Flag Placement On Motorcycles
Flag Code Explained
US Flag Only
If only the US Flag is on your bike, it should either be at the center, or to its “marching right” – on the right side of the motorcycle to the rider’s perspective when facing forward.
US Flag And One Other Flag Of Any Type
If the US Flag is on your bike with another, it should be to its “marching right” – on the right side of the motorcycle to the rider’s perspective. If the other flag is that of another nation, it should be the same size and at the same height of the US Flag – NO flag should ever be displayed higher than the US Flag.
US Flag And More Than One Other Non-National Flag
If the US Flag is on your bike with several other non-national flags (POW/MIA, ALR, Eagles, Service Banners, etc.), it should be at center and higher than any of the other flags.
US Flag And More Than One Flag Including Those Of Other Nations
If the US Flag is displayed on your bike with those of any other nation, the flags should be same size and at the same height, with the US Flag to marching right (right side of the vehicle), and others arranged in alphabetical order to the left. Other flags should be arranged in order of decreasing importance – Nations first, states (in order of admittance) and territories second, military third (in order of establishment), and then any others. Again, no flag should fly higher than the US Flag, but the US Flag should be no higher than that of any other nations displayed.
It’s argued that, since the small bike flags we use are all but invisible from the front (when mounted on the rear), the concept of “Flag’s own right” should be used with the vantage from the rear of the bike. (This would place the Flag on the on left-hand, rear of your bike). This concept, unfortunately, overlooks a more applicable concept.
If you equate the motion of your bike with marching, and you equate traffic with a procession, another portion of the Flag Code becomes the obvious choice for display of the Flag alone, or
Rule 9: “The Flag, when carried in a procession with another flag or flags should be either on the marching right; that is, the Flag’s own right, or, if there is a line of other flags, in front of the center of that line.”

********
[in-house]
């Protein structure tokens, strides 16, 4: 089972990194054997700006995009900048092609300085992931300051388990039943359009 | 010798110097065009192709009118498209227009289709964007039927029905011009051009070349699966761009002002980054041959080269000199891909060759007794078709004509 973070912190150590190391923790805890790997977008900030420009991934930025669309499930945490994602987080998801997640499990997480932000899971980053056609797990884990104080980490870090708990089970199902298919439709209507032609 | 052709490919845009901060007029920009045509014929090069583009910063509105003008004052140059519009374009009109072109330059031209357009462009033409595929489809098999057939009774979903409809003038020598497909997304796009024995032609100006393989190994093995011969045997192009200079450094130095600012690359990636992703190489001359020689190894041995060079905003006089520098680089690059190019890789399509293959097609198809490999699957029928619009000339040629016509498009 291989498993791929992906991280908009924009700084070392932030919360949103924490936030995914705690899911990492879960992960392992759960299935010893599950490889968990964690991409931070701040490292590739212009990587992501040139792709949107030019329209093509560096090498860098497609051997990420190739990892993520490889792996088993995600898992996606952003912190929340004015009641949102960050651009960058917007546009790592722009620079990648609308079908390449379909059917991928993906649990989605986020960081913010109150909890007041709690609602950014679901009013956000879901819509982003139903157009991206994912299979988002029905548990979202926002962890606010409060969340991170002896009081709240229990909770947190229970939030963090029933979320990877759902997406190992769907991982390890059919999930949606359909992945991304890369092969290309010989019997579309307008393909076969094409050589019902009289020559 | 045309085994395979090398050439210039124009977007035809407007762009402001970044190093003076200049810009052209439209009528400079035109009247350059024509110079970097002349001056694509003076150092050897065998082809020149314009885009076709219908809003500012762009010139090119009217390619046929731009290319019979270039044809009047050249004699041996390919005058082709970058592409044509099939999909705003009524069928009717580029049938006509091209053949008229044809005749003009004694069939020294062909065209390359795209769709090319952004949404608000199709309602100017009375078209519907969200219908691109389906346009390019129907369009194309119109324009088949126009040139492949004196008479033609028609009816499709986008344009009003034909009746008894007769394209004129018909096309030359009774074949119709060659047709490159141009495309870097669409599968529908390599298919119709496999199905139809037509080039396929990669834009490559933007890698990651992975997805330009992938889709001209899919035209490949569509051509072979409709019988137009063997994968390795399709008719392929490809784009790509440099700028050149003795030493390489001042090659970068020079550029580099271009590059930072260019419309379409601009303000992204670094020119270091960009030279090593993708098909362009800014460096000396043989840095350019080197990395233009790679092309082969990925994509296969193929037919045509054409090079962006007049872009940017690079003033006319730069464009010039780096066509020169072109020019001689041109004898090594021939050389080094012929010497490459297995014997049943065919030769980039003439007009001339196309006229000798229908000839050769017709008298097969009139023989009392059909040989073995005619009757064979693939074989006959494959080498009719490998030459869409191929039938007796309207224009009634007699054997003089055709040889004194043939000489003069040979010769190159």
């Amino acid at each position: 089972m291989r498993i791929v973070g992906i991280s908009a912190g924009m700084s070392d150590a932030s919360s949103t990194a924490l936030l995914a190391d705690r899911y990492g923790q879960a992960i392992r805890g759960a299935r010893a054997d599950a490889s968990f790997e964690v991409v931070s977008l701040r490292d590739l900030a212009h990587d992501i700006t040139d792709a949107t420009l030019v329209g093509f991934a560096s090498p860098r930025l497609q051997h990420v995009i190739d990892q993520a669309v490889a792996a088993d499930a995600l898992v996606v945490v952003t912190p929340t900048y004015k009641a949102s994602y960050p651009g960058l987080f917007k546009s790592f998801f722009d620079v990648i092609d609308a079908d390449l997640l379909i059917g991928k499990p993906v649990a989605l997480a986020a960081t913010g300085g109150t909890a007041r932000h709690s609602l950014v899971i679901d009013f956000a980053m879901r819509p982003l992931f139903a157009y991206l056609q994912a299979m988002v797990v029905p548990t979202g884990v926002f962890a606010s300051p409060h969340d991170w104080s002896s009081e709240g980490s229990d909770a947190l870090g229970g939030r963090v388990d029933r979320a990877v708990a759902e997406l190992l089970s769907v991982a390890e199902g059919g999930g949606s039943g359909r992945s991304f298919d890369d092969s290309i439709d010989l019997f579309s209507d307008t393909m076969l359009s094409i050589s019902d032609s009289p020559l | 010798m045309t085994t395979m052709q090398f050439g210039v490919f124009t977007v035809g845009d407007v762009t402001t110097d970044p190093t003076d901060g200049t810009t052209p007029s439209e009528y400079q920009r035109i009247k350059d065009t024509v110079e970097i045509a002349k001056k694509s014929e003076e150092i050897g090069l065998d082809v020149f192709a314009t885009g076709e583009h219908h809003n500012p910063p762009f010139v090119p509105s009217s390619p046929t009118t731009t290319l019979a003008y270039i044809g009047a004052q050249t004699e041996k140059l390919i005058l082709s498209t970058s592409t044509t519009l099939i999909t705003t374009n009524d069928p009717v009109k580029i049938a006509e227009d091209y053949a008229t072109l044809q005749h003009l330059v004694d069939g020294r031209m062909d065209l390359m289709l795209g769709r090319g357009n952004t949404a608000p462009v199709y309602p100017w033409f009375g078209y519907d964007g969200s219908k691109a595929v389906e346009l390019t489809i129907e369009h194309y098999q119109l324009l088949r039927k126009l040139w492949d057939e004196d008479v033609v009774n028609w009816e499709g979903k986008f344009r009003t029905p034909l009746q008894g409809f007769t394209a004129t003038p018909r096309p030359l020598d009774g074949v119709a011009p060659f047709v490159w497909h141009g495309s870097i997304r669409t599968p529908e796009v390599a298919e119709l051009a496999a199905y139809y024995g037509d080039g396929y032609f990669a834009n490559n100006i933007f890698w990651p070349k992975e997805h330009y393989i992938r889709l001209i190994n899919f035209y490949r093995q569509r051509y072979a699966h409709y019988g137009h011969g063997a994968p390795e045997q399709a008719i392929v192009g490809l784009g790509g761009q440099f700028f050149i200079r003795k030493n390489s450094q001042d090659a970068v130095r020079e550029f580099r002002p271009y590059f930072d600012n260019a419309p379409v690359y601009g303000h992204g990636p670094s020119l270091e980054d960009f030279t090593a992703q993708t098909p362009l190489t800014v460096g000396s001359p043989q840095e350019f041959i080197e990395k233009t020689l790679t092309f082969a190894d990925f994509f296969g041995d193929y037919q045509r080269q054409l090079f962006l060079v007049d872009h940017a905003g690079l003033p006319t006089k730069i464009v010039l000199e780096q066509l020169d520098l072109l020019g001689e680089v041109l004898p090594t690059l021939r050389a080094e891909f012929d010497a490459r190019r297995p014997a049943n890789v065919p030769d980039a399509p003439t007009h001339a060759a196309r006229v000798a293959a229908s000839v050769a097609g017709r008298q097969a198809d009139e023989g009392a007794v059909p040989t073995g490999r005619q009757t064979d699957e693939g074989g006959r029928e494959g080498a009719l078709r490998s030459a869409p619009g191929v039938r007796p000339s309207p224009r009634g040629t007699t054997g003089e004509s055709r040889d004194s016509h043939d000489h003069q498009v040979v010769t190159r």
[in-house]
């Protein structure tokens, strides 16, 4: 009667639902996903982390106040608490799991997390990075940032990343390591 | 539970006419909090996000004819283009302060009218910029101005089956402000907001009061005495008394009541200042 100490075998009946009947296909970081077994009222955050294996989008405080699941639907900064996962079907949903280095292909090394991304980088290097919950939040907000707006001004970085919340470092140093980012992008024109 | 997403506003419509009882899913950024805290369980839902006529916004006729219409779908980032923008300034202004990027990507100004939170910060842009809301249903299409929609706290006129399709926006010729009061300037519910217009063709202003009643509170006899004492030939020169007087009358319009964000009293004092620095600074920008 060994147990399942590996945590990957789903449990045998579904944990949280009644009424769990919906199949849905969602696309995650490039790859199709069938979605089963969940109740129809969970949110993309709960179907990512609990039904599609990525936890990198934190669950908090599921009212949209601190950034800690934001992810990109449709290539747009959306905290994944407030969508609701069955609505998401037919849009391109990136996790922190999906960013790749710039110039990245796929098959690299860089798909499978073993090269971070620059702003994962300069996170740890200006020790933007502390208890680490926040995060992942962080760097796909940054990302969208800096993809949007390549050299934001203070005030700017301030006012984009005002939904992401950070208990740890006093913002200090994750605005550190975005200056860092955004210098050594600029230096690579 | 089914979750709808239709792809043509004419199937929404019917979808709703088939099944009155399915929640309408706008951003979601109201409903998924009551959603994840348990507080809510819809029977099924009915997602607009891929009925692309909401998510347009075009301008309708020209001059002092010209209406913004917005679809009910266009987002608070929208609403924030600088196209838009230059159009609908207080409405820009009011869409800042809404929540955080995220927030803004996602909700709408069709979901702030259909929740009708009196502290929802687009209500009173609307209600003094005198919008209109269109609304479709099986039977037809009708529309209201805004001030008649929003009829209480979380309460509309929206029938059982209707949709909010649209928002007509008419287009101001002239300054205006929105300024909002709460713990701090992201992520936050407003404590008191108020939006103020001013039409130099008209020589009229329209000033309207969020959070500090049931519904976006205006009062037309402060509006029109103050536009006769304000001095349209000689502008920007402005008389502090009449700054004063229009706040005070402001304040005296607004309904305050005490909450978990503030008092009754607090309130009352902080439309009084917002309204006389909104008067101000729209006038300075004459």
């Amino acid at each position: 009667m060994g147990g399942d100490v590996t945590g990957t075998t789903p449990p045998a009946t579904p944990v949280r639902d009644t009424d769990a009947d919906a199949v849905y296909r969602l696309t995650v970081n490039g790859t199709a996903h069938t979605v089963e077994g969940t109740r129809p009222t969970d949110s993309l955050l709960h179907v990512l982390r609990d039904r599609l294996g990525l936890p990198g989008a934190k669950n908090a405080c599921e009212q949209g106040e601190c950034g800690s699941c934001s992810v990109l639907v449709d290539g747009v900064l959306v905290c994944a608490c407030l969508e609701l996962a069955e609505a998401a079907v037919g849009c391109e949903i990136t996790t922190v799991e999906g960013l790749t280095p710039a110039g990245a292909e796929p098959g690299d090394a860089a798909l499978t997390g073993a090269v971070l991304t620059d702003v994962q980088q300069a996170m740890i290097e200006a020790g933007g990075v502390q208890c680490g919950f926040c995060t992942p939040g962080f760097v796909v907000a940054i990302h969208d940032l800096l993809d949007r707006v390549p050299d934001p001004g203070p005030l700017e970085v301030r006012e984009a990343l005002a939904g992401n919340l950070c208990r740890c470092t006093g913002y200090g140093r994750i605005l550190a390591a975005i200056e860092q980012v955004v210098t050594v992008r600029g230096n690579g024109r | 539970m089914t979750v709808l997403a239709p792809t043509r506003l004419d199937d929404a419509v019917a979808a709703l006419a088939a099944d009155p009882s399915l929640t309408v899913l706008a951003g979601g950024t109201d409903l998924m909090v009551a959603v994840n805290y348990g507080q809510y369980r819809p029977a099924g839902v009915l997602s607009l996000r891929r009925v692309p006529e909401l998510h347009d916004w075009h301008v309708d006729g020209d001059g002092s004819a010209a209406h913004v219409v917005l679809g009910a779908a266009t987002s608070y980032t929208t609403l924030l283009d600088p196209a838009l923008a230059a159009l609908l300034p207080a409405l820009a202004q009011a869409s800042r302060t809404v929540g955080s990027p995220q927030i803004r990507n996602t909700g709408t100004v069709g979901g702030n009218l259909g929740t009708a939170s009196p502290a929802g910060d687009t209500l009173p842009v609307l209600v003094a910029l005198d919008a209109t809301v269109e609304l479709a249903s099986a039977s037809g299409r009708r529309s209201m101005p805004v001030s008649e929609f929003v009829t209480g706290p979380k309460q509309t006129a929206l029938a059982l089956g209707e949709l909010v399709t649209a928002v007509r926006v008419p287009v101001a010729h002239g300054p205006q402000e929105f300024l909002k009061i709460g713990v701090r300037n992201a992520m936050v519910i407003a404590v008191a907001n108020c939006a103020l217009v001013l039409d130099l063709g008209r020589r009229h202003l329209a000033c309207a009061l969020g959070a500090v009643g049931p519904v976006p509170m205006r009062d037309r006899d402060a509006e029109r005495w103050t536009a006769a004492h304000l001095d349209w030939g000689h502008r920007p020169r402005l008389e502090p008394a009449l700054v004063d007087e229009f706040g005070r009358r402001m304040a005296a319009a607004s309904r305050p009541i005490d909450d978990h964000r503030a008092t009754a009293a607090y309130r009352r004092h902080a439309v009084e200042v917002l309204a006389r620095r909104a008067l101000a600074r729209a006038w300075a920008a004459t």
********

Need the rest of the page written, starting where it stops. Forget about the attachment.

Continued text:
The second portion of this rule does not work well with most motorcycles, since there usually is no means to mount the Flag in front (in the direction of travel) of the others if all flags are to be mounted at the rear of the bike. In this case, we rely on:
Rule 10: “The Flag of the United States of America should be at the center and at the highest point of the group when a number of flags of States or localities or pennants of societies are grouped and displayed from staffs.” Included in this would be POW/MIA flags and American Legion Riders flags.
Finally, if you are displaying another country’s flag along with the US Flag, they both should be at the same height and the same size, and the US Flag should be displayed on the right side (again, marching right). This is basically Rule 11.
Rule 11: “When flags of two or more nations are displayed, they are to be flown from separate staffs of the same height. The flags should be of approximately equal size. International usage forbids the display of the flag of one nation above that of another nation in time of peace. The order of precedence for flags generally is National flags (US first, then others in alphabetical order in English), State (host state first, then others in the order of admission) and territories (Washington DC, Puerto Rico, etc.), Military (in order of establishment: Army, Marine Corps, Navy, Air Force, Coast Guard), then other.”